Cell phone reception is spotty at best.
White Wolf, Tuolumne Meadows and Porcupine Flat Camping
These three parks are located on Tioga Pass, a winding road coated in sweeping views which leads travelers from Yosemite Valley to the Eastern Sierras.
Tuolumne Meadows is by far the most popular, with immediate access to groceries, a gas station, outdoor gear and even a post office. The surrounding area is a gorgeous combination of forested hikes, birds and bees swimming above the wildflower-laden meadows and rustling creeks to drown out the noises of other campers and park goers. Expect a good view of your neighbors, with the individual campsites being quite close to one another, but if you don’t mind a little company and appreciate the amenities listed above, this is an absolutely spectacular place to camp.
Porcupine Flat and White Wolf tend to be slightly more low key, as they don’t have as many amenities nor the brand recognition of Tuolumne. That said, and especially White Wolf which is situated down a side road from the main pass, you can expect a bit more of that traditional camping vibe than you’ll find in the valley or at Tuolumne Meadows.
While Porcupine Flat is listed as RVs not recommended, you’ll have no trouble fitting into most of the spots in our vans.
While Tuolumne Meadows has a dump station, flushing toilets, easy access to water and trash service, the other two campgrounds are considerably more primitive.
Another campground listed by the park service as “RVs not recommended,” Yosemite Creek does have parking spots, they’re just not always conducive to the van-camping experience, since some of the sites are geared more toward tents. That said, some sites will certainly accommodate our vans and this is a lovely campground in general…assuming it’s open. Early snowfall or downed trees often leave this, seemingly the park’s least maintained campground, closed without warning.
Free Camping Outside of Yosemite National Park
There is no “boondocking” in Yosemite, at least not in the free sense. However, the park is surrounded by national forest and — if you don’t mind a long drive into the park every day — you’ll find sufficient free camping there.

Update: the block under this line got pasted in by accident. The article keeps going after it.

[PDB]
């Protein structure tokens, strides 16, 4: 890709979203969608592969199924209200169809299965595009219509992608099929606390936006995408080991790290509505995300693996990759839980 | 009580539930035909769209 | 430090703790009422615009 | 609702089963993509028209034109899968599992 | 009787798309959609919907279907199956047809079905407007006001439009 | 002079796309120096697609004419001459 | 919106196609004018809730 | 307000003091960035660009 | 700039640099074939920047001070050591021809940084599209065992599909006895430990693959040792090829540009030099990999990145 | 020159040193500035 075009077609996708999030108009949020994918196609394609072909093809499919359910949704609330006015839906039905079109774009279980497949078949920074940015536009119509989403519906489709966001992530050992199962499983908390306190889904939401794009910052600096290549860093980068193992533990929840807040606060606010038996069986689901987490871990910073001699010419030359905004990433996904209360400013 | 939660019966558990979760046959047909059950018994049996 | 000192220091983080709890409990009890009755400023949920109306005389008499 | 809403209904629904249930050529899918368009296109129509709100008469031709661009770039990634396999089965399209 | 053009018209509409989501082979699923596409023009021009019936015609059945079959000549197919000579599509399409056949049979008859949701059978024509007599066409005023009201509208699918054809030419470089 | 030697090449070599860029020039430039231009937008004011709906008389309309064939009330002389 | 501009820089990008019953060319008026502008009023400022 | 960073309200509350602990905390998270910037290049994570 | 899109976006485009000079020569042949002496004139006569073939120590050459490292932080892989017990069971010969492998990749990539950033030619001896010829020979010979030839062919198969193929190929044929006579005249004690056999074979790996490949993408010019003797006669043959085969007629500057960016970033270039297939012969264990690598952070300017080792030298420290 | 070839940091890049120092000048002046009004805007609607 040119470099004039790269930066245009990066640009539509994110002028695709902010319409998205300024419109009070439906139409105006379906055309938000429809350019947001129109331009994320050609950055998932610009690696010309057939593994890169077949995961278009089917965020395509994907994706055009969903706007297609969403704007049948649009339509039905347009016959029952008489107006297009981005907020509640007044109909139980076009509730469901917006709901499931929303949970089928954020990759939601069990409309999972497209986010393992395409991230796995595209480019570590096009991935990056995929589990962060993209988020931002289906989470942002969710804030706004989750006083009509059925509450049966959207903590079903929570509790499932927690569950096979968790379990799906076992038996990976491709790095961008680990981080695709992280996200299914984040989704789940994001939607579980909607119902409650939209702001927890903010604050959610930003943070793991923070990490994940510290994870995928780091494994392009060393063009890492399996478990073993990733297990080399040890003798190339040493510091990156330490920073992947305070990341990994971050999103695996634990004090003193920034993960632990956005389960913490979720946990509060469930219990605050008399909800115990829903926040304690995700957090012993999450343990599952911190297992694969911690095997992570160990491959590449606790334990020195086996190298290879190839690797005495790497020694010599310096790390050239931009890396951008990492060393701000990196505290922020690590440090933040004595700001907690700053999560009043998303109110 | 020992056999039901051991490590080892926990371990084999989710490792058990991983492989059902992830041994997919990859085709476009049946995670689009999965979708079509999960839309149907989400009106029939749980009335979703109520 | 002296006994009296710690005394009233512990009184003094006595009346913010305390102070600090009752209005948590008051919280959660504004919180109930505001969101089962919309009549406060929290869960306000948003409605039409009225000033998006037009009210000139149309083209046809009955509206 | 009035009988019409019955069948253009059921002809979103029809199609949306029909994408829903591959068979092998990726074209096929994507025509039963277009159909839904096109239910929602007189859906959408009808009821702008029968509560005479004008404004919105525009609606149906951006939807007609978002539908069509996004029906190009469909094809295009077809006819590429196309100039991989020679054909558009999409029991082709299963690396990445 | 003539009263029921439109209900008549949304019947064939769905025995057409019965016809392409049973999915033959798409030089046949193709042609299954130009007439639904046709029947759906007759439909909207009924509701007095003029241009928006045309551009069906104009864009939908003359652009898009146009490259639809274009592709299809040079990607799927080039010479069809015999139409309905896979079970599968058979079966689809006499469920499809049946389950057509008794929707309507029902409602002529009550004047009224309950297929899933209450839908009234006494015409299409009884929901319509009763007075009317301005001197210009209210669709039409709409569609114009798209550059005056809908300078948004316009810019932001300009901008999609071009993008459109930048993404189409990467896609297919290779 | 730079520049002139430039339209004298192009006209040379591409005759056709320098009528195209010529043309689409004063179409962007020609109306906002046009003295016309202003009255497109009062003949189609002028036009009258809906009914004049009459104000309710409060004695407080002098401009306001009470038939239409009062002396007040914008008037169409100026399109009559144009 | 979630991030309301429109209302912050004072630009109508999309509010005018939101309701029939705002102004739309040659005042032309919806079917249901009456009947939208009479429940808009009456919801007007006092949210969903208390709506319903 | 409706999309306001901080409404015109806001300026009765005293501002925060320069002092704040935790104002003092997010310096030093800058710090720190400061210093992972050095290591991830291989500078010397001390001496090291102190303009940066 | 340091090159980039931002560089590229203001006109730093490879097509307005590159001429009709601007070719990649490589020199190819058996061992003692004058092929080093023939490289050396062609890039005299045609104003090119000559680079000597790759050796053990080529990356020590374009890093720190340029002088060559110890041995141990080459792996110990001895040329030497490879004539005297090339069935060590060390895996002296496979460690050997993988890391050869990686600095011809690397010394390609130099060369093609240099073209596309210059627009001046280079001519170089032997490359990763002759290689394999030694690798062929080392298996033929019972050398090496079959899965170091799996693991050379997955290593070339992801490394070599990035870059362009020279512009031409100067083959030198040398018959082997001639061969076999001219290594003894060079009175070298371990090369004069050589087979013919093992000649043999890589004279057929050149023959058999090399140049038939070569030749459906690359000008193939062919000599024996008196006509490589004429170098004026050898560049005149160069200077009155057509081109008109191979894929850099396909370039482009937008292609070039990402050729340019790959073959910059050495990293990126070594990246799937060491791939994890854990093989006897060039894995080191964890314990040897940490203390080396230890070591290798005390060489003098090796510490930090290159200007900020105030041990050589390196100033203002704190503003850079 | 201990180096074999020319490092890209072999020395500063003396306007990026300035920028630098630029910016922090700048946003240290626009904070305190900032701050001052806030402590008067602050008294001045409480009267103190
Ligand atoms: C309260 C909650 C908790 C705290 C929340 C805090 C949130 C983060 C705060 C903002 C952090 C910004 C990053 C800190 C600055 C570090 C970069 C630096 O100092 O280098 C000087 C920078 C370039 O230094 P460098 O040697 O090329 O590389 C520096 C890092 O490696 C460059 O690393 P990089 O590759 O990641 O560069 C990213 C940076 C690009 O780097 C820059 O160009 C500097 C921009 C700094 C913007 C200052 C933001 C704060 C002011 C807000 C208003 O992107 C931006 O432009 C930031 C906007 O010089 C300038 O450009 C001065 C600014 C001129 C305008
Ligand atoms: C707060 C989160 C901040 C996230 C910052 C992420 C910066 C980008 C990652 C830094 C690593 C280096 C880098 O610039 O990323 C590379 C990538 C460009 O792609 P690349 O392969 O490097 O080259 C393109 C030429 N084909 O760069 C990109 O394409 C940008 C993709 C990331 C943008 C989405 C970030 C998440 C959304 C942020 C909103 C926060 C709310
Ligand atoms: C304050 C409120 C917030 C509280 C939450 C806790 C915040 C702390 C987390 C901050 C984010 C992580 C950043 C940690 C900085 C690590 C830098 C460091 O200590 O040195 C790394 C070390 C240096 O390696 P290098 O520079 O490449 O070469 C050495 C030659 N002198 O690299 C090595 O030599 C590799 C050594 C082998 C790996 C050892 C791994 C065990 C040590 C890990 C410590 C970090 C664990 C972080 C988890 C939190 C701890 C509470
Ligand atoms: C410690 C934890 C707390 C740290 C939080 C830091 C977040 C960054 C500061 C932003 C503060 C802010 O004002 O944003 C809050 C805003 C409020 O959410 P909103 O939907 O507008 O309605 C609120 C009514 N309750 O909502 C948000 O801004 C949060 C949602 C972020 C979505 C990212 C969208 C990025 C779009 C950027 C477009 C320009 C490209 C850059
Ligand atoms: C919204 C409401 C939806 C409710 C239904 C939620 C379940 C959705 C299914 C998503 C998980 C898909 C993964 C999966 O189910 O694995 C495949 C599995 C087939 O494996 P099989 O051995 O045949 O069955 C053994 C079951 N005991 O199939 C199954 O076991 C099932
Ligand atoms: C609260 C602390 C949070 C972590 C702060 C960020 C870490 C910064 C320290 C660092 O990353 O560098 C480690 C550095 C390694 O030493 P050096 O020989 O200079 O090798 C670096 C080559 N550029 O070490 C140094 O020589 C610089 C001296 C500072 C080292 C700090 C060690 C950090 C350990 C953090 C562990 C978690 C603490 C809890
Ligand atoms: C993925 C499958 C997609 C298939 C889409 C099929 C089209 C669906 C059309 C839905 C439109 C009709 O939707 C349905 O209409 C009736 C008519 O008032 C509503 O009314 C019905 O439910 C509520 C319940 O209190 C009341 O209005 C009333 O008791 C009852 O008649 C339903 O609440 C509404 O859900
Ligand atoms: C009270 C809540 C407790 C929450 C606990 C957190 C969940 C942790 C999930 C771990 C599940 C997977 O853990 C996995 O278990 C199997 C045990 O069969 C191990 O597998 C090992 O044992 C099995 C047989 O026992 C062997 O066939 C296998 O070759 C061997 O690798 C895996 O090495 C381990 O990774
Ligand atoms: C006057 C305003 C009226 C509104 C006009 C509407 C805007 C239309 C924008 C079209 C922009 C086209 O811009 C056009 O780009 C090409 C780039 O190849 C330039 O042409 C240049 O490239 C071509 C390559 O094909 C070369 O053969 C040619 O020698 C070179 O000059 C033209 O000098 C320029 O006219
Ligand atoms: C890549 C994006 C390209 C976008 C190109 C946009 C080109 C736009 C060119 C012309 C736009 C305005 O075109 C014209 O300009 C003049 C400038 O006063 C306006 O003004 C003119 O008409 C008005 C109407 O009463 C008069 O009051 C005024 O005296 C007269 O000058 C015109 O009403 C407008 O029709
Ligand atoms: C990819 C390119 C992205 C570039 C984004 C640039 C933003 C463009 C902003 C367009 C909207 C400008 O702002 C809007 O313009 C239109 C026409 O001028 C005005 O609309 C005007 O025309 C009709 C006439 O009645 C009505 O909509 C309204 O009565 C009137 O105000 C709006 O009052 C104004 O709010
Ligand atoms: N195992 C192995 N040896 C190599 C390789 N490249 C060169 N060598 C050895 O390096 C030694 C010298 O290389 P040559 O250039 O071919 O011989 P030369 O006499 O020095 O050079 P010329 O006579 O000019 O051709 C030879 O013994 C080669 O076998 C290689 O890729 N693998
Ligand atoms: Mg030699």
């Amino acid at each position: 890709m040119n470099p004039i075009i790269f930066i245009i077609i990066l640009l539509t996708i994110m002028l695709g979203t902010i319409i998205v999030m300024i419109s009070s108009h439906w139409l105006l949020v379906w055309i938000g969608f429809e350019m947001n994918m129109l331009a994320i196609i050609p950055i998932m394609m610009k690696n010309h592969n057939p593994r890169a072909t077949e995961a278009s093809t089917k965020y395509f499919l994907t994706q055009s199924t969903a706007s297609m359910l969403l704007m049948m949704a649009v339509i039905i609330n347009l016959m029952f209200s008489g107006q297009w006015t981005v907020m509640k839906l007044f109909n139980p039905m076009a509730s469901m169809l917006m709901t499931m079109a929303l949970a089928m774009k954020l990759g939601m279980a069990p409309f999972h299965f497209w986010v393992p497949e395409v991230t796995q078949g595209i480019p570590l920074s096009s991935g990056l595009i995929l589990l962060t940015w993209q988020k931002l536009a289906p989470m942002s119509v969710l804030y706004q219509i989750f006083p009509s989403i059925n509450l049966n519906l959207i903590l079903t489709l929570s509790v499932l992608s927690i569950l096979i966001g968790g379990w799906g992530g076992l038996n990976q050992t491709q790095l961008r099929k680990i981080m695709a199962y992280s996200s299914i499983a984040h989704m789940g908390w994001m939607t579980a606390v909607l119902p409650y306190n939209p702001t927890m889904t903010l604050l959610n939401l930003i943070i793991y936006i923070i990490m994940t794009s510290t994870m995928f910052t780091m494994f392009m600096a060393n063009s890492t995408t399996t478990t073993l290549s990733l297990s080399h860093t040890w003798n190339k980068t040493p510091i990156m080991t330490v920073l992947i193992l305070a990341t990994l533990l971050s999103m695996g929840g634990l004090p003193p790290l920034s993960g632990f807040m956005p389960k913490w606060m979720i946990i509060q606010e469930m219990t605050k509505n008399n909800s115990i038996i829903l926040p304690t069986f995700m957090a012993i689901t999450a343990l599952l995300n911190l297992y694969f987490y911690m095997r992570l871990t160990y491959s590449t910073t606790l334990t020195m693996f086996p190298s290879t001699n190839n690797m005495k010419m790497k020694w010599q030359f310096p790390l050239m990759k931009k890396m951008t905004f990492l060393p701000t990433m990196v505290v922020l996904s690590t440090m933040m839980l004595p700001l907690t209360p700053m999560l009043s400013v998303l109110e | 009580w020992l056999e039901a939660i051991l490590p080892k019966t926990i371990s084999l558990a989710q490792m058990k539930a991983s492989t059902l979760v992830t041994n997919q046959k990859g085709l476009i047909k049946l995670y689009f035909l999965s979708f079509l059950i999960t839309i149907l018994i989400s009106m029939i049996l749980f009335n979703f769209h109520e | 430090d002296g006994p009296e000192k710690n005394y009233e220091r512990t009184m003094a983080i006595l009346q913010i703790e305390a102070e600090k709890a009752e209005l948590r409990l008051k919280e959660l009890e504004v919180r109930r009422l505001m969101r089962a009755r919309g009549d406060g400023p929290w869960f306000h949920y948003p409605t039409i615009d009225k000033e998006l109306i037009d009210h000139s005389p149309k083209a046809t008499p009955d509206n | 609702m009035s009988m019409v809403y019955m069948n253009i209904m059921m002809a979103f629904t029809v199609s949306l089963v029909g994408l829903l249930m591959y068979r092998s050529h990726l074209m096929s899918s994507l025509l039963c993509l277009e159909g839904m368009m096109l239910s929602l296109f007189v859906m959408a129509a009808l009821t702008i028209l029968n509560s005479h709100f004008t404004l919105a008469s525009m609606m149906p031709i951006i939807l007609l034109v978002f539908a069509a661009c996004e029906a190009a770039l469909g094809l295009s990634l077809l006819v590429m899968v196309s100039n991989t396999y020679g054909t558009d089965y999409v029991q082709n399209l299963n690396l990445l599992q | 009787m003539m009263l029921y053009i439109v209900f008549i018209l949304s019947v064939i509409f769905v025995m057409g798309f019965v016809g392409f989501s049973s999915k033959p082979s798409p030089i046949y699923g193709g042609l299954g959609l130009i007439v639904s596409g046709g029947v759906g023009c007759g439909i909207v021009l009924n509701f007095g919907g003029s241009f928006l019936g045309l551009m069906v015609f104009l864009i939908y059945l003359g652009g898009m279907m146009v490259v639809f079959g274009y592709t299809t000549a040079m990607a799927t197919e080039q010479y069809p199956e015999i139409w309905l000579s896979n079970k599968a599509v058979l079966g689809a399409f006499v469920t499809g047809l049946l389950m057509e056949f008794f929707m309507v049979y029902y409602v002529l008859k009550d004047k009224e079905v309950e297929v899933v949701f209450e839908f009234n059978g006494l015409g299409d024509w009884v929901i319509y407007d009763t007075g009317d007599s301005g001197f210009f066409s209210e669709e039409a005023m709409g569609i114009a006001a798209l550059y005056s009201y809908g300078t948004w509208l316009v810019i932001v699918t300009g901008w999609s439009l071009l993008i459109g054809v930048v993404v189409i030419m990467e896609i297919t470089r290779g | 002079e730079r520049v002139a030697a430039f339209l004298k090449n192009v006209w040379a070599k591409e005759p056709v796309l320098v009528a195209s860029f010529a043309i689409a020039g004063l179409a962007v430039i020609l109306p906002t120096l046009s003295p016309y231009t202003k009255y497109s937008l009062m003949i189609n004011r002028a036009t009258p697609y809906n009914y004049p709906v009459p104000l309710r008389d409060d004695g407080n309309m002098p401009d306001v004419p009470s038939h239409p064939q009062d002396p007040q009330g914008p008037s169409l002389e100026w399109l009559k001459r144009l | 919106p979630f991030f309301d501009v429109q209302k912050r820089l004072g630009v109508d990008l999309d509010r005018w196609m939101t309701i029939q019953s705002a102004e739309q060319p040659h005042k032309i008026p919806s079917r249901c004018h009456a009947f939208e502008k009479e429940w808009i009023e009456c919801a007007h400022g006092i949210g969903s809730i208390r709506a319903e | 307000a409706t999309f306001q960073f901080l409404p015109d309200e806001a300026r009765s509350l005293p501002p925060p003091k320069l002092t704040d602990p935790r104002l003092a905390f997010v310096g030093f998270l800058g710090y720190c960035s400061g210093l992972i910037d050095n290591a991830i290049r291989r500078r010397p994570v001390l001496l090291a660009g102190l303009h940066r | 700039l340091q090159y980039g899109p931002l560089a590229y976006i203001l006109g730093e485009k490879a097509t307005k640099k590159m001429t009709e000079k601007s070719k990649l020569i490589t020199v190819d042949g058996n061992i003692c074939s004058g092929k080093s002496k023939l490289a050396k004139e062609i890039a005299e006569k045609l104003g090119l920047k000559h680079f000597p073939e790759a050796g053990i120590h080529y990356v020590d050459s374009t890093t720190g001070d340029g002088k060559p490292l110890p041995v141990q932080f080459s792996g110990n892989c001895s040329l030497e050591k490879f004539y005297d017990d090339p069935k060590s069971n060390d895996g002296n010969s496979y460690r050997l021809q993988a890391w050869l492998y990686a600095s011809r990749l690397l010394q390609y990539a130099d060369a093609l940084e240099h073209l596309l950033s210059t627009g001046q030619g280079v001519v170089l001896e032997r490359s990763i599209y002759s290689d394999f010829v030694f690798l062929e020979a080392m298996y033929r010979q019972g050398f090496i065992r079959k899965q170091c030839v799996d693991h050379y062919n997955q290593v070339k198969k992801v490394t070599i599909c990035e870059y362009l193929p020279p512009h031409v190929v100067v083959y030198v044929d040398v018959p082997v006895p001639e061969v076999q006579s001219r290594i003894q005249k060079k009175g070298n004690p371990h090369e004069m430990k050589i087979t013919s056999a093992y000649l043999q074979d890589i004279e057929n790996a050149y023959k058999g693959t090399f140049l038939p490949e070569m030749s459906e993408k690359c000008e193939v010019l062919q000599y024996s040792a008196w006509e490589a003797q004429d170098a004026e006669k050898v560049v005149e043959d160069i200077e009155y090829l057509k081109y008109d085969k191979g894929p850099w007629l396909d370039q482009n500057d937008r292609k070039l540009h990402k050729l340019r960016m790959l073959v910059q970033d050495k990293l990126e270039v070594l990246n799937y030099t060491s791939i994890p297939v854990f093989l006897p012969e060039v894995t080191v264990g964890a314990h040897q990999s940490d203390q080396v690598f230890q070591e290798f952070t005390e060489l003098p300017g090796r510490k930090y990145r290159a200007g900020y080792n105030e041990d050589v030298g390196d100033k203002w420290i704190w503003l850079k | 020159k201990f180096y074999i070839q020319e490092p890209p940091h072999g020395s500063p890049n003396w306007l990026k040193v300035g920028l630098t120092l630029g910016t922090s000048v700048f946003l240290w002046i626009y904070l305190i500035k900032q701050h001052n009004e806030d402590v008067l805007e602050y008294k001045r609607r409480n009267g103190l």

Nelder Grove Campground is in the Sierra National Forest, south of the park, and should you choose this as your basecamp, you’ll find yourself an hour’s drive from the Mariposa Grove and closer to two hours from Yosemite Valley. The road leading in is a bit treacherous, and the campground itself is a collage of fallen trees and dense forest. Some would say it’s an ideal, free camping experience while others may be a bit perturbed at just how truly wild the area is.
GPS: 37.4305, -119.5845
Several other campgrounds, all even further away from the park, provide additional options. Upper Chiquito Campground (GPS: 37.502, -119.409) and Clover Meadow Campground (GPS: 37.529, -119.28) place you an hour and a half or more from the park’s southern entrance, while Jerseydale Campground (GPS: 37.5451, -119.8385) is located just over an hour from the southern entrance, to the west of the park but still in the Sierra National Forest.
If you don’t mind driving the Tioga Pass every time you want to enter the park, or if you’re leaving the park headed east, free camping is available on Grant Lake (GPS: 37.8478, -119.1161), which also puts you near the charming town of Lee Vining and the salty Mono Lake, with it’s impressive rock formations.
Full Hookup Camping near Yosemite National Park
If you want to be able to plugin and have running water while you’re visiting Yosemite, you’ll need camp at a handful of private RV parks in the region, the closest being just under an hour’s drive to Yosemite Village.
Yosemite Lakes Thousand Trails (GPS: 37.8114, -119.9468) is the nearest full hookup affair, located a few miles outside of Groveland, California, putting you on the western side of Yosemite. In exchange for the long drive, you’ll get access to amenities like basketball and volleyball courts, a playground, game room, hot showers, laundry, general store, even WiFi.
Other RV parks with hookups near Groveland, CA include:
- Yosemite Ridge Resort (GPS: 37.8153, -120.0627)
- Yosemite Pines RV Resort (GPS: 37.8269, -120.1907 and has a swimming pool)
- Pine Mountain Lake Campground (GPS: 37.8661, -120.2089 and the least desirable of the area’s RV parks)
On the eastern side of Yosemite, Grant Lake Marina (GPS: 37.8307, -119.1225) is a cottonwood-lined lakefront rendezvous with the desert, putting you on the Tioga Pass side of things, about 2 hours from Yosemite Village and forty minutes from Tuolumne Meadows. Mono Vista RV Park (GPS: 37.9594, -119.1228) is located immediately in Lee Vining, and a similar distance from the national park.